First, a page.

Mulligan, 3 Caines, 307, 312. And see McManus p. Carmichael, 3 Iowa, 1, 31. In the case of Brown v. Chadbourne, 31 Maine, 0, 21, the court considered the view expressed in Berry r. Carle erroneous, Wells, J., saying: "If a stream could be subject to public servitude by long use only, many large rivers in newly settled States, and some in the interior of this State, would be altogether under the control and dominion of the owners of their beds, and the community would be deprived of the use of those rivers, which nature has plainly declared to be public highways. The true test, therefore, to be applied in such cases, is, whether a stream is inherently, and in its nature, capable of being used for the purposes of commerce, for the floating of vessels, boats, rafts, or logs. When a stream possesses such a character, then the easement exists, leaving to the owners of the bed all other modes of use not inconsistent with it." See, also, Carter v. Thurston, 58 N. H. 104, 106; 54 N. H. 545, 540, overruling the dicta in Scott v. Willson, above cited; Tyrrell v. Lockhart, 3 Blackf. 136; Brubaker v. Paul, 7 Dana, 428; State v. Thompson, 2 Strob. (S. C.) 12; Hubbard v. Bell, 54 111. 110; Ellis t>. Carey, 30 Ala. 725 , Rhodes v. Otis, 33 Ala. 578; Peters v. New Orleans Railroad Co., 56 Ala. 628.
'Hale, De Jure Maris, c. 1, 2, 3; Hargrove's Law Tracts, 6, 8, 0; WilliamB v. Wilcox, 8 Ad. & EL 314, 333, referred to ante, § 62.
§ 54. Nature is competent, it has been said, to make a navigable river without the aid of the legislature;1 and it is now fully established hi this country, overruling the earlier decisions, that the public have a right of passage over all fresh-water streams which are by nature susceptible of general use, and that those rivers are public and navigable in law which are navigable in fact.2 This right of navigation is distinct from the public right of fishery, which may or may not exist in the same waters.3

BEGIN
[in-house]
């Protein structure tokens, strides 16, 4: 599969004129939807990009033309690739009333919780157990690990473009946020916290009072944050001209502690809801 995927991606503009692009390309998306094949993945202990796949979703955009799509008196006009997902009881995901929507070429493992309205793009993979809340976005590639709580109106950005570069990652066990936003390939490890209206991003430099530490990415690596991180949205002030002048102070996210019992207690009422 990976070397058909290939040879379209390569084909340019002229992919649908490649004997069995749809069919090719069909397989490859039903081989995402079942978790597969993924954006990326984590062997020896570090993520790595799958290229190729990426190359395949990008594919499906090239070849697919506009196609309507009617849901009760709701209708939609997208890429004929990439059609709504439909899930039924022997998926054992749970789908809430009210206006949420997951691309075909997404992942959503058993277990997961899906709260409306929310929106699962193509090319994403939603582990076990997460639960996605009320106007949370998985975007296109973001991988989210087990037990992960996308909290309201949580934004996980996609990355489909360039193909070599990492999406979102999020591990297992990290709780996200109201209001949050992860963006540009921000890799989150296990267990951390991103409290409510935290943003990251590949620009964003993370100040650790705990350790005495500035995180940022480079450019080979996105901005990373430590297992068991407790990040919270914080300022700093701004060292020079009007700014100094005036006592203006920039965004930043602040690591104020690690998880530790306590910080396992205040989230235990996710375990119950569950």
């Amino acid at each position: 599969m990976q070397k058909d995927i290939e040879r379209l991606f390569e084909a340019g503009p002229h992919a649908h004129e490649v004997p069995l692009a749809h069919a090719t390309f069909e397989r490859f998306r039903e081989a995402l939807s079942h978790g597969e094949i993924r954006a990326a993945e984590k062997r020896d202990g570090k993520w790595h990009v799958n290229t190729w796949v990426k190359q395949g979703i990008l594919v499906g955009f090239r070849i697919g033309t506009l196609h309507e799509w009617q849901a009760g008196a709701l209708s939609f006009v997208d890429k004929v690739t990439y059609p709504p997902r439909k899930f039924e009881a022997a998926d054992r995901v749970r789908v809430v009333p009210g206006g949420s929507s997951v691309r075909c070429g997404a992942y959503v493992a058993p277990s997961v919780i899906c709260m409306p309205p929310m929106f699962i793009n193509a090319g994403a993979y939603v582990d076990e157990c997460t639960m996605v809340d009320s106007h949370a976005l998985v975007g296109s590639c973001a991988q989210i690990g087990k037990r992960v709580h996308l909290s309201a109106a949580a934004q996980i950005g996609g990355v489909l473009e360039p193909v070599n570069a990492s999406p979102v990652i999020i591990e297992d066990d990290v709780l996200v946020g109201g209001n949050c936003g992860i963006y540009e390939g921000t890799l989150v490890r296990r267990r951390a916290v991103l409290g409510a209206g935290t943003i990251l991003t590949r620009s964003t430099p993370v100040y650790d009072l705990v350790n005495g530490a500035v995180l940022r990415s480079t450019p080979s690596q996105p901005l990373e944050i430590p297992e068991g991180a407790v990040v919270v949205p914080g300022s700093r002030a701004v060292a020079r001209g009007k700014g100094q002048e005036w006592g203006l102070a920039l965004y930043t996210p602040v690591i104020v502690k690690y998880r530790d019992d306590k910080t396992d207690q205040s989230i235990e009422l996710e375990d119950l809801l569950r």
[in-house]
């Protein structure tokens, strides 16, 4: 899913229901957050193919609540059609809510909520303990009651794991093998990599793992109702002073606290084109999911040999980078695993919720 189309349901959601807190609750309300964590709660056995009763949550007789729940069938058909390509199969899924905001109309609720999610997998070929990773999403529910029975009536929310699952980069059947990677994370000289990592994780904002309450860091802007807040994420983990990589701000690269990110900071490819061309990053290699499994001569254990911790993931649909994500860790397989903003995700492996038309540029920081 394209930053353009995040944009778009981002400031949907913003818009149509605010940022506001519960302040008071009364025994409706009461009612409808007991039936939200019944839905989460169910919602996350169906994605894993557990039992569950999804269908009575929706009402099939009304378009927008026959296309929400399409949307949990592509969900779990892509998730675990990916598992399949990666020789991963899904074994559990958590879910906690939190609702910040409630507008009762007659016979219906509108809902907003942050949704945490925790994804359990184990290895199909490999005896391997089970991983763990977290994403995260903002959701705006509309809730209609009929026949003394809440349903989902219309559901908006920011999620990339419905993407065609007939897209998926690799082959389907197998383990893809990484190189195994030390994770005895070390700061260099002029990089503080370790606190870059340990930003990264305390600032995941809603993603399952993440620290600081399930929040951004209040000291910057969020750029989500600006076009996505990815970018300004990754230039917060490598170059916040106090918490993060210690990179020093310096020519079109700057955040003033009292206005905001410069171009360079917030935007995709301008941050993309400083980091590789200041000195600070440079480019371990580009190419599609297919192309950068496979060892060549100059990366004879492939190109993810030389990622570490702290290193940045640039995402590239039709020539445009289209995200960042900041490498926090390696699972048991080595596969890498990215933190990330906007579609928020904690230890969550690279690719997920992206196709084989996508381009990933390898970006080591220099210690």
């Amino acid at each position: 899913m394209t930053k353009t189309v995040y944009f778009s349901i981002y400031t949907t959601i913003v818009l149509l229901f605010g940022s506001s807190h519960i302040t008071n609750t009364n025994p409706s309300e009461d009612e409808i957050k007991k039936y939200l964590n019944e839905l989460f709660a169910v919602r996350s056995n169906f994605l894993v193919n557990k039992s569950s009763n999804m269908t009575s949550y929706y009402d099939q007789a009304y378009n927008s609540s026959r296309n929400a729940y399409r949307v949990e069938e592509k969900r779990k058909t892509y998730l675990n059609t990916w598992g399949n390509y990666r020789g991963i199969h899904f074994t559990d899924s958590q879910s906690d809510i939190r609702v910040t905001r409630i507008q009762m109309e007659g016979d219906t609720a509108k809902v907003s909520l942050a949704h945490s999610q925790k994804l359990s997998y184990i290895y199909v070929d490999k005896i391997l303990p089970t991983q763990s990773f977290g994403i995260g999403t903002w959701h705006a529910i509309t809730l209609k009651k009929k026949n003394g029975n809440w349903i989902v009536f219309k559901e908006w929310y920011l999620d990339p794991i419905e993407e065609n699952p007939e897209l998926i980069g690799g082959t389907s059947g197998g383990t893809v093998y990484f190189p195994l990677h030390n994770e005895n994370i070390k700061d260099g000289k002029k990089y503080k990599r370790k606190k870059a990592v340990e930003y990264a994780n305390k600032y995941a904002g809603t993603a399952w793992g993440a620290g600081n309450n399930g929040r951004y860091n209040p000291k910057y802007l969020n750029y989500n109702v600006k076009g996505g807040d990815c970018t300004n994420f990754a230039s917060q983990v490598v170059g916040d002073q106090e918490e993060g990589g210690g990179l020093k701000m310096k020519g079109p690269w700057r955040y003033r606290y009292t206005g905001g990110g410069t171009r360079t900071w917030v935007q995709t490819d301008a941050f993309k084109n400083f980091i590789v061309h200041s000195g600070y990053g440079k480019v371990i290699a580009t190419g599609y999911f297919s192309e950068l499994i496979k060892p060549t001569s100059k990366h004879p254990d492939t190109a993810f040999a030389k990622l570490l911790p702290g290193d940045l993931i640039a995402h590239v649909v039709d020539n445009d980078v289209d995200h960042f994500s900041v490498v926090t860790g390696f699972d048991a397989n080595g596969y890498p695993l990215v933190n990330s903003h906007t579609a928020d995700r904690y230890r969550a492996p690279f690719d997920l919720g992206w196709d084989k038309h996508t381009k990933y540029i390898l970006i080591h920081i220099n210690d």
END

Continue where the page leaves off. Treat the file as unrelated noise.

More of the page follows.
§ 55. In theory, it would seem that prescription, as suggested by Woolrych, is the only ground upon which the right of navigation can be reconciled with the private ownership of the soil. The public right is said to be an easement to which the title of the adjoining owners is subjected, as in the case of a highway on the land,4 but the analogy is imperfect.
1 Martin v. Bliss, 5 Blackf. 35. v. Hungerford, 6 Barb. 265; Rowe * Hale, De Jure Maris, c. 2, 8; v. Titus, 1 Allen (N. B.), 326; EsWilliams v. Wilcox, 8 Ad. & El. 314, son v. McMaster, 1 Kerr (N. B.), 501; 333; Barney v. Keokuk, 94 U. S. Boissonnault v. Olir, Stuart (Low. 342; Pound v. Turck, 96 U. S. 459; Can.), 505; Moore p. Sanborno, 2 Mich. The Daniel Ball, 10 Wall. 557; 519; Lorman v. Benson, 8 Mich. 18; The Montello, 20 Wall. 430, 442; Rhodes r. Otis, 33 Ala. 678, 596; Cox Carter v. Thurston, 58 N. H. 104, r. State, 3 Blackf. 193; Weise v. Smith, 100; Thompson v. Androscoggin 3 dreg. 445, 448; Healy r. Joliet RailCo., 64 N. H. 545; 58 N. H. 108; road Co., 2 111. App. 435; People v. Brown v. Chadbourne, 31 Maine, 0; St. Louis, 6 Oilman, 351; Godfrey v. Moor v. Veazie, 32 Maine, 343; Spring Alton, 12 111. 29; Memphis p. Overton, v. Russell, 7 Greenl. 273, 290; Wads- 8 Yerger, 389; Elder v. Burrus, 6 worth p. Smith, 11 Maine, 278; Adams Humph. 358; Stuart p. Clark, 2 Swan, v. Pease, 2 Conn. 481; Ingraham v. 15; Siglor p. State, 7 Baxter, 493; Wilkinson, 4 Pick. 208; Common- Yates r. Judd, 18 Wis. 118; Hickok wealth p. Chapin, 5 Pick. 199, 202; ». Hine, 23 Ohio St. 623; Selman v. Avery P. Fox, 1 Abb. U. S. 246; Pal- Wolfe, 27 Texas, 68. mer P. Mulligan, 3 Gaines, 307; Peo- 3 See Leconfield v. Lonsdale, L. R. pie p. Piatt, 17 Johns. 195,211; Hooker 0 C. P. 005; People v. Piatt, 17 Johns. e. Curamings, 20 Johns. 90; Canal 195, 211.
Commissioners P. People, 5 Wend. 4 Orr Ewing r. Colquhoun, 2 App.
423; Morgan v. King, 36 N. Y. 464'; Cas. 839; Ingraham p. Wilkinson, 4
30 Barb. 9; 18 Barb. 277; Munson Pick. 208; Commonwealth v. Chapin, 6